We do not see real public evidence to believe that Cuba has the will, means and capacity to sponsor global terrorism,” reads the letter. We strongly believe that there are other ways to engage with the Cuban authorities to discuss and overcome disagreements on issues and legacies, without affecting the people who want to live in human dignity.”

Read the full letter

UN maintains pressure on Philippine human rights, ICHRP calls for independent investigation

October 7, 2021 – UN High Commissioner for Human Rights, Ms Michelle Bachelet, presented her oral report on the Philippines to the UNHRC today, one year after the UN Human Rights Council (UNHRC) passed a resolution to provide “technical cooperation and capacity-building” to the Government of the Republic of the Philippines for the protection of human rights.

Ms Bachelet noted the progress of the UN Joint Program for technical assistance and capacity-building on human rights, adopted only on July 22 this year. She also noted the ongoing lack of accountability for the killings and rights violations in the counterinsurgency program; continuing harassment, threats and killings of human rights defenders, church workers, environmental and land rights defenders, journalists, trade unionists, farmers and lawyers. She singled out the killing of 9 indigenous Tumandok leaders on Panay on December 30, 2020, and the killing of 9 community leaders during the Bloody Sunday operation on March 7, 2021. She maintained her criticism of the government’s red-tagging against activists, media and other actors, and called for an end to the hate language during the unfolding national election campaign. 

The International Coalition for Human Rights in the Philippines (ICHRP) fully endorses High Commissioner Bachelet’s comment that the decision of the International Criminal Court Pre-Trial Chamber to open an investigation in the Philippines is a significant indication of the inadequate, if not non-existent, domestic remedies in the country. 

The formal response of the Philippine Delegate demonstrated that the Duterte government continues to reject any criticism of its human rights record, doubling down on its use of red-tagging to terrorise any critics by alleging without evidence that they recruit fighters for the New People’s Army.

The Duterte government continues to use the National Task Force to End Local Communist Armed Conflict (NTF-ELCAC), created at the end of 2018, as the government framework to repress civilian dissent.  Human rights violations will continue unless the NTF-ELCAC is declared unconstitutional and dissolved. ICHRP Chairperson Peter Murphy calls  “The Duterte government’s claims to uphold human rights and respect the UN Human Rights Council shamelessly hypocritical”.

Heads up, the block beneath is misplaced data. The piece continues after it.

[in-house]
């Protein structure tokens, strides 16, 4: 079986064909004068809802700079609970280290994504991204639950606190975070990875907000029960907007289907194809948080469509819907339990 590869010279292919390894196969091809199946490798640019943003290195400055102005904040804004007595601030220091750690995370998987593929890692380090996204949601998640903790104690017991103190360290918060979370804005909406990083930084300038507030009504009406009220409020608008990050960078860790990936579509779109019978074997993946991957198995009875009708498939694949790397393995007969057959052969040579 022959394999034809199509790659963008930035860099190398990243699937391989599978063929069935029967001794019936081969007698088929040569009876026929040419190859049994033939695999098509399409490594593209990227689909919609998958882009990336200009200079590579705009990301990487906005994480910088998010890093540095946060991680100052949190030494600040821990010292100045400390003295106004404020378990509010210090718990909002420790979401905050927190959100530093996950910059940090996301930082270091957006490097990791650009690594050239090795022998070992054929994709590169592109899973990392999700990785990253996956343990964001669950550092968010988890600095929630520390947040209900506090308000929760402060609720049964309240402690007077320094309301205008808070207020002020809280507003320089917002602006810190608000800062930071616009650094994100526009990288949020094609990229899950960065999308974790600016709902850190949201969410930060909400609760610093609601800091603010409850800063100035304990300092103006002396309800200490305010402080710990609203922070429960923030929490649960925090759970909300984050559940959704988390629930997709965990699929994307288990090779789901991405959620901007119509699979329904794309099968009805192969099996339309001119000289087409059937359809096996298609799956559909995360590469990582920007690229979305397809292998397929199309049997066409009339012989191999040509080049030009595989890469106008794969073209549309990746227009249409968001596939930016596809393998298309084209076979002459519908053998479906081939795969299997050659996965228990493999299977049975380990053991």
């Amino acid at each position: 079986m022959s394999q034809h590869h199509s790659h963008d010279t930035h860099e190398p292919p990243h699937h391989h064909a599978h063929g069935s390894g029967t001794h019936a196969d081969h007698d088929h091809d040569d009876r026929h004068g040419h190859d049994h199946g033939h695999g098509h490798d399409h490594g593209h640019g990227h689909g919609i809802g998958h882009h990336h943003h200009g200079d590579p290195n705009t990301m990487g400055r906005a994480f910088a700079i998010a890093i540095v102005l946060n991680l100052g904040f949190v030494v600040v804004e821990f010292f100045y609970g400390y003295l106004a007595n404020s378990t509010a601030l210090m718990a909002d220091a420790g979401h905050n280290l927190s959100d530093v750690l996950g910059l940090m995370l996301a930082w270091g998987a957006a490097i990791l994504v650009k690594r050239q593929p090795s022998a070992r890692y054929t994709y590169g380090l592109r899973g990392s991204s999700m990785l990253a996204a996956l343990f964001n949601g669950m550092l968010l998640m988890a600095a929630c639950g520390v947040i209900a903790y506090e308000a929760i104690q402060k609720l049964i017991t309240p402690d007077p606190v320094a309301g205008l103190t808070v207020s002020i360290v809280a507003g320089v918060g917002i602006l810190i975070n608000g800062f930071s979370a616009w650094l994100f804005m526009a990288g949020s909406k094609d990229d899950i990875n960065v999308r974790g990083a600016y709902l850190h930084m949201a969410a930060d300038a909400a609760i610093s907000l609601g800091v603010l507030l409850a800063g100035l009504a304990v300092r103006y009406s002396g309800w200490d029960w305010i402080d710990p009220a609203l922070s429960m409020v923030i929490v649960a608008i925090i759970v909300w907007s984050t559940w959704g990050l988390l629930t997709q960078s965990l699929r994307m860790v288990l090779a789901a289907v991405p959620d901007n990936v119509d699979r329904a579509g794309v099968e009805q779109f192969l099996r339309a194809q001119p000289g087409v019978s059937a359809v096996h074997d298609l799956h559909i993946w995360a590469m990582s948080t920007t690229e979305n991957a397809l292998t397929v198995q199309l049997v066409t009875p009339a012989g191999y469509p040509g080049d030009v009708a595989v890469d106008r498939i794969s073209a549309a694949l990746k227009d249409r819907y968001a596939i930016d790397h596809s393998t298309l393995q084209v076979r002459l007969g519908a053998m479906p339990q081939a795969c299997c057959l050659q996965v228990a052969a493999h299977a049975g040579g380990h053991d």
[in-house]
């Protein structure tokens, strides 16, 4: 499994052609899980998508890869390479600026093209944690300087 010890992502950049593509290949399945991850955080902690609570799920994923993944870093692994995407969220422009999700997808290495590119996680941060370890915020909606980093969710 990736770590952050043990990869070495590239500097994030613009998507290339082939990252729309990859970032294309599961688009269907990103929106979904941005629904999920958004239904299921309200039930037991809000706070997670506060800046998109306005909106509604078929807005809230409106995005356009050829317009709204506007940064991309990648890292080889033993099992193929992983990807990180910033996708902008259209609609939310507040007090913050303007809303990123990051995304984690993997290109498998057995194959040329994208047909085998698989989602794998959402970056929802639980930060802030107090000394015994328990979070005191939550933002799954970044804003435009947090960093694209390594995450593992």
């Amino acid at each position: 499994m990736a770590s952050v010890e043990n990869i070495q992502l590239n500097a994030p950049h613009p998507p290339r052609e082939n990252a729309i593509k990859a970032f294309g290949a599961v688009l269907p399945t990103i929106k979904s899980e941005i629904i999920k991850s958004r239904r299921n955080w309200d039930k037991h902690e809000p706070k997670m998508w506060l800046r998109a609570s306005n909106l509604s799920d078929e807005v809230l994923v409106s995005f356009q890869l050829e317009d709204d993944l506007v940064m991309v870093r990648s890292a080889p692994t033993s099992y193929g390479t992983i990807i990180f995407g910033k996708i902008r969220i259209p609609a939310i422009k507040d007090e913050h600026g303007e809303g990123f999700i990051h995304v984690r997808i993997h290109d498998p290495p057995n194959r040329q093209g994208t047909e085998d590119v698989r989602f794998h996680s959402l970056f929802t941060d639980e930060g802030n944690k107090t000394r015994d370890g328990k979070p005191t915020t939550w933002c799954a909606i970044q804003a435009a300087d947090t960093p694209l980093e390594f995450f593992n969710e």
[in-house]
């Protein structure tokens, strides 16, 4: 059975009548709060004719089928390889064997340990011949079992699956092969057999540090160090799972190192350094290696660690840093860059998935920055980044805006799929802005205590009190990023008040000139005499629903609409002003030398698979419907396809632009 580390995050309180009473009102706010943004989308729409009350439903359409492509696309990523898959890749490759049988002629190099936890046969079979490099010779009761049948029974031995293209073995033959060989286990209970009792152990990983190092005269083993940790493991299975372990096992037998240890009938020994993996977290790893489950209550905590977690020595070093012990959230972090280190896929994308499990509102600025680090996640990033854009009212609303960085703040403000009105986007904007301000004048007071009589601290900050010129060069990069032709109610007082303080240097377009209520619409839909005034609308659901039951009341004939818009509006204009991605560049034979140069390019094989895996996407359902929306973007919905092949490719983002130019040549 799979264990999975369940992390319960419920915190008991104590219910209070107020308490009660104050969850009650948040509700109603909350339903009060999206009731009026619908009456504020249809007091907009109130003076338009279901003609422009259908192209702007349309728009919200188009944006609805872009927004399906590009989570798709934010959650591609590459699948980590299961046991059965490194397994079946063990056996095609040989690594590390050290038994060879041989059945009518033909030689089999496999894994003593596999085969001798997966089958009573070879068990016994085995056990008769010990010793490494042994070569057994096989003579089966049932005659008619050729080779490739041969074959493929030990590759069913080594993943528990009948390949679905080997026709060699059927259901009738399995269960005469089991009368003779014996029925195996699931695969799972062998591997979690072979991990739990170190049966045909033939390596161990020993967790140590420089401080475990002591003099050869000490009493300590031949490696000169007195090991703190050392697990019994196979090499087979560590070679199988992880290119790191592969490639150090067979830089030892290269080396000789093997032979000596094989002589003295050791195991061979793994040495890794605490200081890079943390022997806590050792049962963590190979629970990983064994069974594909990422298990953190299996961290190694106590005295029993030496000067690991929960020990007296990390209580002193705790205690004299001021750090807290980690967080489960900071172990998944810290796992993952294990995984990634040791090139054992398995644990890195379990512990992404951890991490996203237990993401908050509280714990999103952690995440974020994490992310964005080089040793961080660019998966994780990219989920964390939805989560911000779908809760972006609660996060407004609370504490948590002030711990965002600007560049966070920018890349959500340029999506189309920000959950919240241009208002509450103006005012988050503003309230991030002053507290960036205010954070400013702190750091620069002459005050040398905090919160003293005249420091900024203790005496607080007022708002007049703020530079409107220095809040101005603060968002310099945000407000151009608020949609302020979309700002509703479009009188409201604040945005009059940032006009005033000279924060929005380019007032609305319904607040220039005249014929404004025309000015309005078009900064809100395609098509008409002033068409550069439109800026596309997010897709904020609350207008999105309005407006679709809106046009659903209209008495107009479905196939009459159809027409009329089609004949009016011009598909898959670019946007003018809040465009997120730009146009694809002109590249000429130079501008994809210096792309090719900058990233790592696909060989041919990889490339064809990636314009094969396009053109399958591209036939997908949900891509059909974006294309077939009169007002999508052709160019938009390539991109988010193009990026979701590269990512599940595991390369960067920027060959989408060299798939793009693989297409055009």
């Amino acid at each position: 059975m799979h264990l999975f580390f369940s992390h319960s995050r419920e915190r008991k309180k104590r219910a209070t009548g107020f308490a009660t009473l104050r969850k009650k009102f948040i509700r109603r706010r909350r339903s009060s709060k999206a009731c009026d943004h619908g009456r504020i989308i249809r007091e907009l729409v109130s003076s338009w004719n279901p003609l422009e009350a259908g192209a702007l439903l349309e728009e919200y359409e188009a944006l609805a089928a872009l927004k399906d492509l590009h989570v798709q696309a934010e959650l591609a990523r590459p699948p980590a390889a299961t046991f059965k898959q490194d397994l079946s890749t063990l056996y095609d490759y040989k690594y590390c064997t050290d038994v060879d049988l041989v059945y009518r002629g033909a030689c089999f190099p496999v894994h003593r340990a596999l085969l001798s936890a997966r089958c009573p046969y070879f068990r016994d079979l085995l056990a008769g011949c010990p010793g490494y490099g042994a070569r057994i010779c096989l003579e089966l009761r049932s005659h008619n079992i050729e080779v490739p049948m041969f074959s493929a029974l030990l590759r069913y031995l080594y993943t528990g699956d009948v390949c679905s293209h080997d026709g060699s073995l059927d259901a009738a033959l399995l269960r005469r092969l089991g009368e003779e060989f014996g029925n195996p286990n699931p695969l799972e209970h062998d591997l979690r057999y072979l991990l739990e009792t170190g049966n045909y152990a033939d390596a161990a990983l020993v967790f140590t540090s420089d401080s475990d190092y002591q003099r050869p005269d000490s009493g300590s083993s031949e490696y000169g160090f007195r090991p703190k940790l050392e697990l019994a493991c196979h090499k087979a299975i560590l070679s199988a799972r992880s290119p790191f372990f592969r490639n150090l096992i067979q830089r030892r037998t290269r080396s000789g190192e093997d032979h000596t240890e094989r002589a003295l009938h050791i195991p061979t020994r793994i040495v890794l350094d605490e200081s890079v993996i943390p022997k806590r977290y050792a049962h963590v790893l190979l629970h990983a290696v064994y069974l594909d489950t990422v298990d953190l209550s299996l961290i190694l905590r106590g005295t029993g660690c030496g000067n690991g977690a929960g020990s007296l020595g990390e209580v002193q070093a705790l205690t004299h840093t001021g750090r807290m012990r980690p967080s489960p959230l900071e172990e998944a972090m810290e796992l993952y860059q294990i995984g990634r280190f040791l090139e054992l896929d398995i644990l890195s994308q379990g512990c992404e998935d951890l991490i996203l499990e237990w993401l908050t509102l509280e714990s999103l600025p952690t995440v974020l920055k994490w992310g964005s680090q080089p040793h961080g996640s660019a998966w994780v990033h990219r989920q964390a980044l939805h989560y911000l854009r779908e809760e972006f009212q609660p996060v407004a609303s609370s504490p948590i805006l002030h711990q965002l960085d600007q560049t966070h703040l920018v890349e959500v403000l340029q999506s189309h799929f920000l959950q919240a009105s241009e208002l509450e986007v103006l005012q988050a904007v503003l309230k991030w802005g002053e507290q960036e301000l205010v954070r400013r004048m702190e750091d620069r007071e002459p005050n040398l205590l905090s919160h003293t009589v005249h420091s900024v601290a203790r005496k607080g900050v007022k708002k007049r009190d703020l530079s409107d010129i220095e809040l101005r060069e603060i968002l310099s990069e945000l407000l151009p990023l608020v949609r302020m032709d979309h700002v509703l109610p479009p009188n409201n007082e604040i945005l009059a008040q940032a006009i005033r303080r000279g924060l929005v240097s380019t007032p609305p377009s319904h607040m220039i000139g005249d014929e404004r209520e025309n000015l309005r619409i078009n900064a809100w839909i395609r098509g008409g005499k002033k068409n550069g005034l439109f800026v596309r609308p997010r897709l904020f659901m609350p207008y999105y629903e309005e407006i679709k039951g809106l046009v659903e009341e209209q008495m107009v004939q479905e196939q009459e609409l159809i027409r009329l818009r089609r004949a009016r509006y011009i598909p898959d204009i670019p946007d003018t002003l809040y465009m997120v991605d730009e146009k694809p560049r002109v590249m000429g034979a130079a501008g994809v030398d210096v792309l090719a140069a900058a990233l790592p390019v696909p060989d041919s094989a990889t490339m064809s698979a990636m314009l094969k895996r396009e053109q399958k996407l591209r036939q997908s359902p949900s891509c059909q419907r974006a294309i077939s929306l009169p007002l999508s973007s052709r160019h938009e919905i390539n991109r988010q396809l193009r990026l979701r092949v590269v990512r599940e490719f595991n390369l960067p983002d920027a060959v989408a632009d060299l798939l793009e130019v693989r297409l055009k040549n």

High Commissioner Bachelet detailed some of the many human rights violations which have taken place since last October. INVESTIGATE PH, an independent international civil society initiative, reported extensive violations of economic, social, and cultural rights of the Filipino people, as well as violations of the rights to development, self-determination, and peace. The Duterte administration’s war on dissent is now using mechanisms and tactics which were previously used in the notorious war on poor people to target alleged drug users (such as tokhang-style killings by police) to maintain its state terror to control the people. 

High Commissioner Bachelet’s report clearly demonstrated the lack of domestic mechanisms in the Philippines to end such human rights violations. In the wake of the worsening human rights situation, ICHRP reiterates the recommendations of INVESTIGATE PH, including the authorization of an international independent investigation of human rights violations in the Philippines. ICHRP also calls on the UNHRC to maintain its efforts to hold the Government of the Republic of the Philippines and its officials accountable for the thousands of violations of human rights carried out as official state policies.###

For comment: Peter Murphy, Chairperson, ICHRP Global Council +61 418 312 301 chairperson@ichrp.net 

The International Coalition for Human Rights in the Philippines is a global network of organizations, concerned about the human rights situation in the Philippines and committed to campaign for just and lasting peace in the country.

NIFEA E-Conference: Degrowth – Living Sufficiently and Sustainably

Organised by the Council for World Mission (CWM), Lutheran World Federation (LWF), World Communion of Reformed Churches (WCRC), World Council of Churches (WCC) and World Methodist Council (WMC) under the New International Financial and Economic Architecture (NIFEA) initiative, the NIFEA E-conference on “Degrowth – Living Sufficiently and Sustainably” will be a space to discuss and unpack various visions of “de-growth” or “post-growth” with a view to addressing the urgent eco-crisis and pandemic of inequality besetting the planet today.  

Photo: Marcelo Schneider/WCC

1 October 2021 (Friday)

 

Session 1: 10:00 – 12:00 CEST
Click here to register for session 1

 

Session 2: 14:00 – 16:00 CEST
Click here to register for session 2

 

How do we address the contradictions between modern society’s obsession with limitless economic growth and the ecological limits of our only planetary home? Are there models of the good life that meet the needs of all people, share wealth and power, whilst nurturing the environment? What resources do we have and what strategies can we employ as faith communities to empower a just and sustainable recovery from the COVID-19 pandemic as well as a just transition from a growth-oriented, extractivist economic paradigm to a life-affirming economy where all of God’s creation can flourish?

The NIFEA E-conference takes the 6th Assessment Report of the Intergovernmental Panel on Climate Change as a vital backdrop for reflections and aims to promote discussions towards developing a short ecumenical message directed to the G20 Leaders’ Summit taking place in Rome from 30-31 October 2021 on theme of “People, Planet and Prosperity”.

Session 1, 10:00 – 12:00

Moderator:
Dr Rogate Mshana, moderator (Tanzania, Oikotree)

Speakers:
Lemaima Jennifer Vai’i (Fiji, Pacific Conference of Churches)